My ultimate goal now is to see if I can replace all my shower products with my own lard-based ones. Since then we’ve made poison oak (Jewelweed & Oatmeal) soap, a facial bar (Charcoal w/Matcha, Lavender & Turmeric), a bug repellent balm (Citronella & Tea Tree), a shampoo bar (Rosemary Mint w/Aloe) and
cold hot processed shaving pucks (Strawberry Limeade for the gals and Coconut & Cedarwood for the guys).
Check out the full list of what we have available on our Soaps & Salves page.
The orange bar smells great and works better. Lots of lather, and I feel clean. The orange peel is a bit too “scrubby” for me, but I think I can grind it into a finer powder next time. I do think the actual orange peel keeps the scent strong.
I’ve used the poison oak soap but it was so long after I started seeing the rash it didn’t make much difference (the point of the active ingredient is to remove the urushiol oil and it was too late). The tea tree did feel super soothing on the rash though. I think a tea-tree aloe soap for sunburns would feel amazing.
I feel like the charcoal bar is FANTASTIC even if it is a bit ugly. I’d like to think it’s my recipe but it’s probably because I don’t use fancy facial products and have never used charcoal soap before. Anyhow, my face feels so clean and skin so soft when I’m done! I’m sharing some around with friends to see if the results are universal.
Next we’ll make some more scented body soaps because, well, I kinda went crazy at Bramble Berry on fragrance & essential oils (don’t tell TM).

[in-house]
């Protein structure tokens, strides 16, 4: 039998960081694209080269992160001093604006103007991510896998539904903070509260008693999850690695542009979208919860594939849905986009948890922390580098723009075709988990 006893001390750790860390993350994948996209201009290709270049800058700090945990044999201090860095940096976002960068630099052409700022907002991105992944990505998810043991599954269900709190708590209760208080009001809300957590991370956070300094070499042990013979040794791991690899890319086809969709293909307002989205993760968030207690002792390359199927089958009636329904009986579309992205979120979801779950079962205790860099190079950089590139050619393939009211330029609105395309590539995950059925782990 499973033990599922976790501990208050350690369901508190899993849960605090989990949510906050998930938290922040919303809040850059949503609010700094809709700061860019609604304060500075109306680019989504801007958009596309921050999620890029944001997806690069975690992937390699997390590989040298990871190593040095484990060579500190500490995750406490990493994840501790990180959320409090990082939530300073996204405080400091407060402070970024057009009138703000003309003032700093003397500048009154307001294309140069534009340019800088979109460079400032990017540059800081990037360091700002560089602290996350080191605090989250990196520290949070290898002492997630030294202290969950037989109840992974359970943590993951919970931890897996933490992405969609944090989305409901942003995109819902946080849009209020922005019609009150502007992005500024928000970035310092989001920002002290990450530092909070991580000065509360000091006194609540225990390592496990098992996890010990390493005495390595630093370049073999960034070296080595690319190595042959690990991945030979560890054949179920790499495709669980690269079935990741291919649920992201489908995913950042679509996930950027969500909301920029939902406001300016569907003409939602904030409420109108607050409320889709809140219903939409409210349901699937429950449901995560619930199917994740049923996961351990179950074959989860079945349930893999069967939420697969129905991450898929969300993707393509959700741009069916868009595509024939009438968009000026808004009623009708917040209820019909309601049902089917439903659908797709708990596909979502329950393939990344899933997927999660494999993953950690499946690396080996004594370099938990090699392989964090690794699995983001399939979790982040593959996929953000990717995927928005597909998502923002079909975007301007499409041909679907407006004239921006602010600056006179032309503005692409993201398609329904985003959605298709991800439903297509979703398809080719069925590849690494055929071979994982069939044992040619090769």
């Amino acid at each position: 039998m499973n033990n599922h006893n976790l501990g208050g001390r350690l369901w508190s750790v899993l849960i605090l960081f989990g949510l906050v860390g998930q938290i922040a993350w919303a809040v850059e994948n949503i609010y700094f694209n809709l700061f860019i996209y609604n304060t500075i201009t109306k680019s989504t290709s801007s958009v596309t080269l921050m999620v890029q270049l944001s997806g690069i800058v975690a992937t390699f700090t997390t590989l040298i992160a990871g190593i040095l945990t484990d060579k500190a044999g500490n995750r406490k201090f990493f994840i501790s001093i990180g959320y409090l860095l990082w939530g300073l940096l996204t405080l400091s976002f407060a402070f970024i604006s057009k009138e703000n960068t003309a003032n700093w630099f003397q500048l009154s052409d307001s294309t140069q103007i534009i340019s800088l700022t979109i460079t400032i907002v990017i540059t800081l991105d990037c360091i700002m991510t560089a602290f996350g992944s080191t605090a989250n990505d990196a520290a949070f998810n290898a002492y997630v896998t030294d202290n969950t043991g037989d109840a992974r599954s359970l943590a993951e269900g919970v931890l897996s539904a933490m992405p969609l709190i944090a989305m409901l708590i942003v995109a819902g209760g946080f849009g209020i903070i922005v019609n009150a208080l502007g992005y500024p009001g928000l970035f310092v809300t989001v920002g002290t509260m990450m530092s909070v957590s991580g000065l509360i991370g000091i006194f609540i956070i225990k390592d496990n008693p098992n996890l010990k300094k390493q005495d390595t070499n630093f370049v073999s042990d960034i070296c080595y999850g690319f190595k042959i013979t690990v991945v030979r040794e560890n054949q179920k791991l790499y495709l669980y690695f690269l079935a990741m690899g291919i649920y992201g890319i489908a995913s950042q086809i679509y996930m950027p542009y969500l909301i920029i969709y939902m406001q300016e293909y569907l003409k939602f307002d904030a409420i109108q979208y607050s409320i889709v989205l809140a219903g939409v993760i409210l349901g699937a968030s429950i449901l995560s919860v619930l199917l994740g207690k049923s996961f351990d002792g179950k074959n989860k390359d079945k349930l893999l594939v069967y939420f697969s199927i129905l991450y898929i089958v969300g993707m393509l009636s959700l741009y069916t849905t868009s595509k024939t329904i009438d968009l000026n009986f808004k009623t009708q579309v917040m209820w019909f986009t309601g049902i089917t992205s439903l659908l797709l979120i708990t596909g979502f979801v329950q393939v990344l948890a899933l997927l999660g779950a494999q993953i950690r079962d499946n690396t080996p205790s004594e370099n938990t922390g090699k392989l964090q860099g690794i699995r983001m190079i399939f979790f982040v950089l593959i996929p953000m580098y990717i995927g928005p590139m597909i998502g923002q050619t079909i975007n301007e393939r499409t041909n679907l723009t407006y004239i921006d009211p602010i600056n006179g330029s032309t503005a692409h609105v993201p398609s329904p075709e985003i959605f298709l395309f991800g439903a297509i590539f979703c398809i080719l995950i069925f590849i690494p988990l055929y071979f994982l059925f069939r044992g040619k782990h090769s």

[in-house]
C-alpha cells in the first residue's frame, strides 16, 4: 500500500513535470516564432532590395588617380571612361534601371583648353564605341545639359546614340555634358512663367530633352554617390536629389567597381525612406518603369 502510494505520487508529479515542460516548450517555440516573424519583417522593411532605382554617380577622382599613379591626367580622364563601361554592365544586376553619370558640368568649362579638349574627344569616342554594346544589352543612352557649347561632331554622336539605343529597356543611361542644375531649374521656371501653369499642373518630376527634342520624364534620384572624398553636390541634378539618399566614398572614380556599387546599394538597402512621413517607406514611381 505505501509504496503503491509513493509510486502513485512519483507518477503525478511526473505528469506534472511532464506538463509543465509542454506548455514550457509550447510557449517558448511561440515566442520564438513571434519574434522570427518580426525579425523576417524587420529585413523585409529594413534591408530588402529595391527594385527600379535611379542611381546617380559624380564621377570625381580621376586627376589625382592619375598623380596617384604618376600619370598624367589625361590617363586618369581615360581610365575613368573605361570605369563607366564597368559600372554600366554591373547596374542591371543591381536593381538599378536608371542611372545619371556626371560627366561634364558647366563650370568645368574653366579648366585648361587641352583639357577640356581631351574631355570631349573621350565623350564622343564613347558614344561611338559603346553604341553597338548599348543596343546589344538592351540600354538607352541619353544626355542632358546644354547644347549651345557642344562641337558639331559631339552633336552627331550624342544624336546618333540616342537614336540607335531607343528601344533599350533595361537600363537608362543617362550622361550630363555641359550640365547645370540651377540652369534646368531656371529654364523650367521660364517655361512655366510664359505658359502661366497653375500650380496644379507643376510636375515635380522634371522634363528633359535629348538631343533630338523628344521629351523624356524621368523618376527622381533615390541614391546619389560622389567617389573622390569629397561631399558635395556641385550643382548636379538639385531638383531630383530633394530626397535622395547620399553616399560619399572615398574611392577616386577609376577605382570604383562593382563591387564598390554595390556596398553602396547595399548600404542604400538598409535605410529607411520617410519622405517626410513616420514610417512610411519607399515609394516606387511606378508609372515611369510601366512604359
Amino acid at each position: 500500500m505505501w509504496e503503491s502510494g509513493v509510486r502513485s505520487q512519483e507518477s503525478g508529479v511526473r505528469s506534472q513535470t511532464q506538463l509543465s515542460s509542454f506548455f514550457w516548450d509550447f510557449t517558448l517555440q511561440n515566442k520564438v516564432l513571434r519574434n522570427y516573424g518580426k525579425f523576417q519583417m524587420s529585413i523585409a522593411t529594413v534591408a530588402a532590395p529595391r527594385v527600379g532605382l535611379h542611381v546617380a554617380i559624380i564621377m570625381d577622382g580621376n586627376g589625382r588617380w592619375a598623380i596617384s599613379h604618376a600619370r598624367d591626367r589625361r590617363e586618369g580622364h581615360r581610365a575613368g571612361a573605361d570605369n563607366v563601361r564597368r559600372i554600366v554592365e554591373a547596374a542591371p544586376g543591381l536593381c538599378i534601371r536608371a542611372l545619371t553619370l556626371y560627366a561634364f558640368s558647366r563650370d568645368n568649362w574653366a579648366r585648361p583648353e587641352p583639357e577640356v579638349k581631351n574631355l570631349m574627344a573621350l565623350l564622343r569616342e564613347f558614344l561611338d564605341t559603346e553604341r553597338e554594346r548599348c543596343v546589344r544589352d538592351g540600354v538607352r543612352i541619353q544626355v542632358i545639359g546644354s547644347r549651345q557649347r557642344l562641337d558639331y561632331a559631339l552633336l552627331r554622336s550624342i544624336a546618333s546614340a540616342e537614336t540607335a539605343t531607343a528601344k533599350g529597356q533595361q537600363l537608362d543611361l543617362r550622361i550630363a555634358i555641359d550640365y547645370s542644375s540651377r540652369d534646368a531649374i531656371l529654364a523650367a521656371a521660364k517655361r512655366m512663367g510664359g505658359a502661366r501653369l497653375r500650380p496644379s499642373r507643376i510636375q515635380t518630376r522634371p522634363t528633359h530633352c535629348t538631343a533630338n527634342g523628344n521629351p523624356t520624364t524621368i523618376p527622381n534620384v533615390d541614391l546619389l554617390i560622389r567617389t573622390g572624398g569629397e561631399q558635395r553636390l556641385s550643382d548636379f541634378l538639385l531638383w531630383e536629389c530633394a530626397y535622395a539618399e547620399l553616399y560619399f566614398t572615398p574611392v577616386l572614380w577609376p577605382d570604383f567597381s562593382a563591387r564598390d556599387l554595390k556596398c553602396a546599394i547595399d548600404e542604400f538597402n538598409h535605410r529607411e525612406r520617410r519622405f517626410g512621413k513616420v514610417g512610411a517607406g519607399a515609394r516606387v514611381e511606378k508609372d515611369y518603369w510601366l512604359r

Okay, so I want to sell these on the farm, but I also want to encourage other homesteaders/DIY’ers so I’m gonna be transparent about what things cost. I crunched all the numbers, and was pleasantly surprised that even with some of the fancy essential oils I bought most of the bars are under $1 to make. I’d be happy to share my spreadsheet (I’m an excel nut) if you want to customize it for your own use – just ask me in the comments. Now you do have to wait 30-days to use the cold press soaps, and spend the time getting ingredients, and making them (and fixing them in some cases). If that’s not your bag; buy some of mine and help turn a homesteader into a full-time farmer so you can have fresh produce and handmade products in your neighborhood 😉
So far (not too much giggling please if you’re a seasoned “soaper”, some of these prove I didn’t retain what I read in the book very well):
- Splurge on the IR gun – washing multiple thermometers and finding places to set them down sucks
- Cold process means NOT HOT – for some reason I thought temps for combining the liquids was about 30 degrees higher than it should be. The first batch turned out fine, but as soon as we got creative we had all kinds of issues (no volcanoes, thank goodness)
- No alcohol based extracts (duh, this was totally in the book)
- When you use half a recipe – don’t do it in your head!
- The blogs were right – beeswax doesn’t ever really come off…anything
- Tea tree overpowers most other scents
- A rectangular silicon mold without a wood frame will bow – so get a wood frame unless you want trapezoidal vs. rectangular bars
- Make sure your crock pot is big enough to salvage your entire batch if your cold process accelerates too fast!
If you make soap or are interested in trying some of our soap in your shower, comment below! I definitely need ideas for my next batches!
Disclaimer: Some links above may be affiliates (where I get a fee for referring you as a customer)…one more way to grow the farm biz and reduce the day job!